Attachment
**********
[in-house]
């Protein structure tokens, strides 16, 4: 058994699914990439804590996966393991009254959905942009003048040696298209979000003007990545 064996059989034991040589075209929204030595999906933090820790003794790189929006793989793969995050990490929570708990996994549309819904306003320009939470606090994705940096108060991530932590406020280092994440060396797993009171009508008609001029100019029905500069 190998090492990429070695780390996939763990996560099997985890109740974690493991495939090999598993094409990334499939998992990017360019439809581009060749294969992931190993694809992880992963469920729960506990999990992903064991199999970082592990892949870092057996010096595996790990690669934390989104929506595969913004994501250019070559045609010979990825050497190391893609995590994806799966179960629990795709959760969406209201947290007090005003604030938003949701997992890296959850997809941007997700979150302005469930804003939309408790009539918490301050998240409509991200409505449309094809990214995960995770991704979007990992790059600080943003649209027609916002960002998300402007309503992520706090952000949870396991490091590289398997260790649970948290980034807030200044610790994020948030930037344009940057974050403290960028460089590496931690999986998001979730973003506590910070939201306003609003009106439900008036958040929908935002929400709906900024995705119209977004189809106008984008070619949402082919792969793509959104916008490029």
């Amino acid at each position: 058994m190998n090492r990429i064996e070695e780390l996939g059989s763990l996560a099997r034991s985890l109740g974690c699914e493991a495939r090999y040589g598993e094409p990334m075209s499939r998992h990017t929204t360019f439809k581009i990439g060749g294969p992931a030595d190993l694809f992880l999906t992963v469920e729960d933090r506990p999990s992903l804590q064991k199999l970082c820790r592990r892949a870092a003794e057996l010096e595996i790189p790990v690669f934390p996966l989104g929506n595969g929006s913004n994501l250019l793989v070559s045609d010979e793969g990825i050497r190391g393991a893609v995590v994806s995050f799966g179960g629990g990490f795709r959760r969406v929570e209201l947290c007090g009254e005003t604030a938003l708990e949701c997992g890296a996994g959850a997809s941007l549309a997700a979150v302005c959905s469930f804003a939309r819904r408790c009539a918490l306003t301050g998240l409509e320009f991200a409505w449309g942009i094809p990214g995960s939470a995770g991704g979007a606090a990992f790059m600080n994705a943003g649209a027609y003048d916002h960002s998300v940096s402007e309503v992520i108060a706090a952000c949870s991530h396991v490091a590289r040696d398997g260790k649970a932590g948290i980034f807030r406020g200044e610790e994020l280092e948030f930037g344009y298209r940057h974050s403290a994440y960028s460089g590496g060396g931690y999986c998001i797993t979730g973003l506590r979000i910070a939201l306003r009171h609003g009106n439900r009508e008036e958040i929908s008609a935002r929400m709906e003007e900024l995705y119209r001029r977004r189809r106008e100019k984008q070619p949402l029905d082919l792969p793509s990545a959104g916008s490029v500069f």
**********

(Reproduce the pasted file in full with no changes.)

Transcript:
[in-house]
């Protein structure tokens, strides 16, 4: 058994699914990439804590996966393991009254959905942009003048040696298209979000003007990545 064996059989034991040589075209929204030595999906933090820790003794790189929006793989793969995050990490929570708990996994549309819904306003320009939470606090994705940096108060991530932590406020280092994440060396797993009171009508008609001029100019029905500069 190998090492990429070695780390996939763990996560099997985890109740974690493991495939090999598993094409990334499939998992990017360019439809581009060749294969992931190993694809992880992963469920729960506990999990992903064991199999970082592990892949870092057996010096595996790990690669934390989104929506595969913004994501250019070559045609010979990825050497190391893609995590994806799966179960629990795709959760969406209201947290007090005003604030938003949701997992890296959850997809941007997700979150302005469930804003939309408790009539918490301050998240409509991200409505449309094809990214995960995770991704979007990992790059600080943003649209027609916002960002998300402007309503992520706090952000949870396991490091590289398997260790649970948290980034807030200044610790994020948030930037344009940057974050403290960028460089590496931690999986998001979730973003506590910070939201306003609003009106439900008036958040929908935002929400709906900024995705119209977004189809106008984008070619949402082919792969793509959104916008490029």
């Amino acid at each position: 058994m190998n090492r990429i064996e070695e780390l996939g059989s763990l996560a099997r034991s985890l109740g974690c699914e493991a495939r090999y040589g598993e094409p990334m075209s499939r998992h990017t929204t360019f439809k581009i990439g060749g294969p992931a030595d190993l694809f992880l999906t992963v469920e729960d933090r506990p999990s992903l804590q064991k199999l970082c820790r592990r892949a870092a003794e057996l010096e595996i790189p790990v690669f934390p996966l989104g929506n595969g929006s913004n994501l250019l793989v070559s045609d010979e793969g990825i050497r190391g393991a893609v995590v994806s995050f799966g179960g629990g990490f795709r959760r969406v929570e209201l947290c007090g009254e005003t604030a938003l708990e949701c997992g890296a996994g959850a997809s941007l549309a997700a979150v302005c959905s469930f804003a939309r819904r408790c009539a918490l306003t301050g998240l409509e320009f991200a409505w449309g942009i094809p990214g995960s939470a995770g991704g979007a606090a990992f790059m600080n994705a943003g649209a027609y003048d916002h960002s998300v940096s402007e309503v992520i108060a706090a952000c949870s991530h396991v490091a590289r040696d398997g260790k649970a932590g948290i980034f807030r406020g200044e610790e994020l280092e948030f930037g344009y298209r940057h974050s403290a994440y960028s460089g590496g060396g931690y999986c998001i797993t979730g973003l506590r979000i910070a939201l306003r009171h609003g009106n439900r009508e008036e958040i929908s008609a935002r929400m709906e003007e900024l995705y119209r001029r977004r189809r106008e100019k984008q070619p949402l029905d082919l792969p793509s990545a959104g916008s490029v500069f």